With the amount of time that our Emilcott associates spend on different sites, they have seen just about everything when it comes to incident investigations. We thought we would share some of our incident investigation lessons learned, so that you don't experience similar situations. Here are a couple of example "learnings" from Emilcott's staff:Read More
Environmental Health and Safety Blog | EHSWire
With the departure of Hurricane Irene, many buildings throughout NJ and NY have sustained a wide range of water damage and require action to remediate or otherwise mitigate the impacts of water intrusion: mold, fungus and structural damage.
Timing is a key element in this response; immediate action is necessary to minimize the potential for mold growth within the building envelope. As in medicine, early detection leads to an early (and usually less expensive) cure. Time and water combined can grow to be an expensive and time-consuming enemy. Failure to respond promptly will very likely result in mold growth requiring significantly more demolition than if the condition is handled in a timely manner. What is the definition of “timely”? As soon as mold is discovered!
Experts Can Determine Proper Mold Remediation
Along with timing, selection of the proper remediation technique for the building’s water intrusion and moisture problem (removal, drying in place using fans and/or dehumidification equipment, cleaning, treatment with biocide, etc.) is essential for maintaining a safe building. Improperly implemented remediation procedures can result in cross-contamination and hidden mold growth areas which could adversely impact occupants as time passes while increasing overall remediation time and costs .
Water and flood remediation procedures vary and are dependent upon the convoluted mix of building materials, building design, furnishings, extent of exposure, and the source of the water. Water intrusion investigations and cleanup can be especially challenging in buildings such as multi-unit residences, hospitals or rehab centers, schools and older buildings. There are a wide range of environmental, health and safety (EHS) issues associated with commercial, industrial and institutional facilities; it is important to manage the project as well as the complex interaction between employees, contractors, and the public within a facility; the buildings themselves; and the physical surroundings where they are located.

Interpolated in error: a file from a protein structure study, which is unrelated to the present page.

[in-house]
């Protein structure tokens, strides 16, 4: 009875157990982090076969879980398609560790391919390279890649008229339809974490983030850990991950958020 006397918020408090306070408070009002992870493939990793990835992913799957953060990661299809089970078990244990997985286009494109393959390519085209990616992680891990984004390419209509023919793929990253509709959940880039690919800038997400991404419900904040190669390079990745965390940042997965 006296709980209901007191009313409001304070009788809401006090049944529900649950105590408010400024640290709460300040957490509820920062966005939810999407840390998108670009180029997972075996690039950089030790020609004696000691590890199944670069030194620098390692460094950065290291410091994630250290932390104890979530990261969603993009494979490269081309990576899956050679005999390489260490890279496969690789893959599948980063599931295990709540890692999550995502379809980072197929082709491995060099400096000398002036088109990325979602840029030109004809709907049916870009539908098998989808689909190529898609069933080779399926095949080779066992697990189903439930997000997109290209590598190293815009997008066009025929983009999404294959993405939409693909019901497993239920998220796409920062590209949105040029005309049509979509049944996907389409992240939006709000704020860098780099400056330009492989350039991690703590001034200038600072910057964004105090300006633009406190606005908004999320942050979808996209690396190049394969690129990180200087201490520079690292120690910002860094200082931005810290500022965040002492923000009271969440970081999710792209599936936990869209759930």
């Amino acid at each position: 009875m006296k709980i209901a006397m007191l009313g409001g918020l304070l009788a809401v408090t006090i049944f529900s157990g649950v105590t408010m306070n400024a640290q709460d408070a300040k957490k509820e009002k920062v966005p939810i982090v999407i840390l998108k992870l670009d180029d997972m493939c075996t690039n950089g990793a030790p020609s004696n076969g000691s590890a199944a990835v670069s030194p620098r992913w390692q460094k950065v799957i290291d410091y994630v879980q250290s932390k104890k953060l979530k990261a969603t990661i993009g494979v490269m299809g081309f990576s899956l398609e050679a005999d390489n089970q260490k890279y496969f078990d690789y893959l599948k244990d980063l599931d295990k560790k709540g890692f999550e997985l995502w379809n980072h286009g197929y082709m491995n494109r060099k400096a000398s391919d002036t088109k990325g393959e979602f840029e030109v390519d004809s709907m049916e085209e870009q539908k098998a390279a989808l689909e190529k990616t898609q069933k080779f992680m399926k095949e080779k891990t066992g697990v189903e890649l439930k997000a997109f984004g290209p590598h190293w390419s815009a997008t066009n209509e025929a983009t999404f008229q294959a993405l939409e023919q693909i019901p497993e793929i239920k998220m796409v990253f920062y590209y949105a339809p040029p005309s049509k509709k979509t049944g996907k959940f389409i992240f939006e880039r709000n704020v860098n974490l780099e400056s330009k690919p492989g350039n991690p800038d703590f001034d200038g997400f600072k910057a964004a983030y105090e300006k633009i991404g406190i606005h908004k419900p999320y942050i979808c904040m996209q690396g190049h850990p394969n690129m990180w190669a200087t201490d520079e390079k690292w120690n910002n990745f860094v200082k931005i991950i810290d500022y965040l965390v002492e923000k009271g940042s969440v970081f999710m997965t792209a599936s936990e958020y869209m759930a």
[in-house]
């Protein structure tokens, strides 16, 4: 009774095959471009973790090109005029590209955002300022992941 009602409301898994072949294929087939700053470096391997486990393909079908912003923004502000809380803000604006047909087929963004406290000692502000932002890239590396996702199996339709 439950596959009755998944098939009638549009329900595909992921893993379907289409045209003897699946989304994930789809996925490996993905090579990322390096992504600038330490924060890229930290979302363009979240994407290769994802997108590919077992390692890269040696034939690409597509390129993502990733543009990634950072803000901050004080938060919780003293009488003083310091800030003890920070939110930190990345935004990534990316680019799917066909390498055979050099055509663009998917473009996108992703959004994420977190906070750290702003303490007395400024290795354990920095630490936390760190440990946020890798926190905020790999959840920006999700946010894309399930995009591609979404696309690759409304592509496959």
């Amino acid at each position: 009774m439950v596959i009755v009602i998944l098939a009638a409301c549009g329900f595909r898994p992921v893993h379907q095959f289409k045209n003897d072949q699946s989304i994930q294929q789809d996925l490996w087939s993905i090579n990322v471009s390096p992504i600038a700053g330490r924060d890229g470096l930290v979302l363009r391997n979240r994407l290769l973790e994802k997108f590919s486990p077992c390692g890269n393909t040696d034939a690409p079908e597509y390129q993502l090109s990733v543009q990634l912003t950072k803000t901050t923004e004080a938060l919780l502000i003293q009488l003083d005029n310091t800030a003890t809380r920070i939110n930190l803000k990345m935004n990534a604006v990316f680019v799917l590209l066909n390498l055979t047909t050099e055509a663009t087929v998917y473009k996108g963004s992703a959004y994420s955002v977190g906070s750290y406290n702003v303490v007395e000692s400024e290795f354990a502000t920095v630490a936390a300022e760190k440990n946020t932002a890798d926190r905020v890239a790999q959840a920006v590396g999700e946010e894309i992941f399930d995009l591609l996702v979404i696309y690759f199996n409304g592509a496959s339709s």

Mold Remediation Services
An EHS mold expert will identify and eliminate sources of mold and other Indoor Environmental Quality problems. They will also provide a detailed project roadmap for cleanup and removal as well as project oversight for safe and effective remediation. Emilcott’s mold remediation strategy for safe and effective mold removal (with minimal damage to the building and reduced impacts to building occupants) includes the following steps:
Step 1: Initial Assessment
Locate the source of the moisture without deconstruction or disruption to the building and occupants. Determine the urgency of the mold problem and its impact upon workers or residents.
Topics: indoor air quality, General Industry H&S, General EHS, Construction H&S, Emergency Response, Air Monitoring, Mold, water, expert, irene, new york, hurricane, remediation, new jersey, flood, intrusion
Summer vacation is what every student dreams of...no school! While this may be true for the educational calendar, summer is the time of year when schools generally address their big asbestos issues. So instead of students and teachers filling the classrooms, they are replaced by a range of very specific professionals that are required to get the job done: the Local Education Agency (LEA), Designated Person, Inspectors, Management Planners, Remediation Contractors, and Asbestos Safety Technicians/Project Monitors.
Regulations for Asbestos in Schools
Asbestos in schools is regulated by the Asbestos Hazard Emergency Response Act (AHERA), promulgated by the US Environmental Protection Agency (EPA) in 1986. AHERA applies to all public and private elementary and secondary schools in the United States and requires LEA’s to identify, evaluate and control Asbestos Containing Building Materials (ACBM). At each school a “Designated Person” is given the responsibility to be in charge of the school's asbestos control program. The regulation is meant to protect children, as health issues from asbestos are not immediate, but can take decades to appear. The EPA explains on their website:
“ Although asbestos is hazardous when inhaled, the risk of exposure to airborne fibers is very low. Therefore, removal of asbestos from schools is often not the best course of action. It may even create a dangerous situation when none previously existed. The Environmental Protection Agency (EPA) only requires removal of asbestos to prevent significant public exposure during demolition or renovation. EPA does, however, require an in-place, pro-active asbestos management program for all LEAs in order to ensure ACBM remains in good condition and is undisturbed by students, faculty, and staff.”
Identifying the Problem
The first task of managing asbestos correctly is identifying the location, quantity, and condition of ACBM. This responsibility is assigned to an AHERA-accredited Building Inspector. In addition to conducting the initial inspection, Building Inspectors must also re-inspect ACBM every three years. Six- month periodic surveillances are also conducted by a Building Inspector or other individual familiar with the inspection results, such as a member of the custodial staff. Collectively, the inspections and surveillances help maintain the accuracy of the inventory and identify any damage that requires a response action.
Developing a Plan